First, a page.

Can you remember the year that changed everything in America, England, and around the Western world? A crazy-quilt of events were put in motion in 1963: skirts got shorter, hair got longer; music got louder, dance got freer; art got funkier, models got skinnier. Although they say if you remember the sixties you didn't live the sixties, dozens of movers and shakers beg to differ and have shared their memories of those heady days.
It remains a unique and prophetic coincidence—one that has gone unnoticed for more than fifty years. On January 13, 1963, in Birmingham, England, an attractive young boy band recorded its first appearance on British national television, dazzling viewers with an exuberant tune called "Please Please Me." That same night, viewers found a more cerebral experience on the BBC, then the only other TV channel in Britain, when an unknown, tousle-haired American musician made his broadcast debut by intoning a hymn entitled "Blowin' in the Wind."—1963: The Year of the Revolution by Robin Morgan and Ariel Leve (HarperCollins / It Books, 2013, p. ix)
Neither the Beatles nor Bob Dylan could have known it, but within the year their voices would enthrall millions of ears around the world. The Beatles would become the poster boys for a revolution, and Dylan would be come its prophet.
- Contents of the book: firsthand recollections of musicians, photographers, club owners, authors, fashion designers, filmmakers, and models who were on the forefront of sociocultural change.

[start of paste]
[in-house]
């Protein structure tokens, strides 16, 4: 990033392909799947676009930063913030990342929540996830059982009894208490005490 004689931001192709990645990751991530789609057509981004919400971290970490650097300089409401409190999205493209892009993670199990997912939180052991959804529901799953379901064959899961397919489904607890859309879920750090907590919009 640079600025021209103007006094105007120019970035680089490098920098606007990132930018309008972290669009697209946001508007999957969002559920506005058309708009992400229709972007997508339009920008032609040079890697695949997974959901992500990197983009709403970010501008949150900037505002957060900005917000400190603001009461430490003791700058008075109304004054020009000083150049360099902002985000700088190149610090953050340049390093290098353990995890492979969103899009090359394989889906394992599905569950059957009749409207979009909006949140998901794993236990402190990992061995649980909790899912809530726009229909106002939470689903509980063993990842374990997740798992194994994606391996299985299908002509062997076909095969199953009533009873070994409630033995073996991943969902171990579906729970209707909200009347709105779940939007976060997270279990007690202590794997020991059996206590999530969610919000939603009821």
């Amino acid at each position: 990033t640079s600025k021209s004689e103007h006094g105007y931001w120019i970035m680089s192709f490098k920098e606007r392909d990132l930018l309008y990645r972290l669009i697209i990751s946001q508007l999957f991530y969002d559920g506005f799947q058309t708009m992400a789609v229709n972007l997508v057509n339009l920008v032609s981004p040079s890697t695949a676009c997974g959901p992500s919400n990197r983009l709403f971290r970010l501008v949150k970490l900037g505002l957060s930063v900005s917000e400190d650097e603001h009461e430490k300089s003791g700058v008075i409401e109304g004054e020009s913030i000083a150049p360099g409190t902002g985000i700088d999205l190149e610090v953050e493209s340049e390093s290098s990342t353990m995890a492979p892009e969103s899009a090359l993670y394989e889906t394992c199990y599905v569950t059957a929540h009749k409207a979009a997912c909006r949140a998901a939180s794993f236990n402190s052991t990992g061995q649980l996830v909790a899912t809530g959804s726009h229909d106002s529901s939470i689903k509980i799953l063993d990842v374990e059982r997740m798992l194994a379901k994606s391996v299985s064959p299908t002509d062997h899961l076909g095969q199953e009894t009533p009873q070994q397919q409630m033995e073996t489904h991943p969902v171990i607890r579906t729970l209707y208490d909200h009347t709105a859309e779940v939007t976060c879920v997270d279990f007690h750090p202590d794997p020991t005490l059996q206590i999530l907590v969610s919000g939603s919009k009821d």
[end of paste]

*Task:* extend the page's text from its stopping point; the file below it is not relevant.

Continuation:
- Source of the material: Morgan and Leve taped interviews and then organized and compiled the stories into categories that take us through the months of upheaval (from "Awakenings" to "Aftershocks")
- Who do we hear from? Eric Clapton (guitarist), Vidal Sassoon (hair stylist), Mary Quant (fashion designer), Terry O'Neill (photographer), Graham Nash (musician), Pattie Boyd (model), and many more household names
- Genre: nonfiction, history, memoir, social commentary
- Extras: three sections of period photographs
- My thoughts: fascinating stories and memories of a truly revolutionary time in our recent history; loved remembering the music, art, and fashions of my youth (I had a Sassoon haircut in seventh grade!); loved the photos
- Recommended for: baby boomers; children of baby boomers; lovers of music, fashion, history, sociocultural change, and modern history; note that the book can be read in bits and pieces or all the way through
This is the oral history of that year, told by the men and women who, with guitars, cameras, pens, brushes, scissors—and even mere notoriety—endowed youth with universal and democratic membership in a new meritocracy. In 1963, youth no longer waited, cap in hand, for an invite to the best tables—they simply built their own banquet hall. (p. xv)
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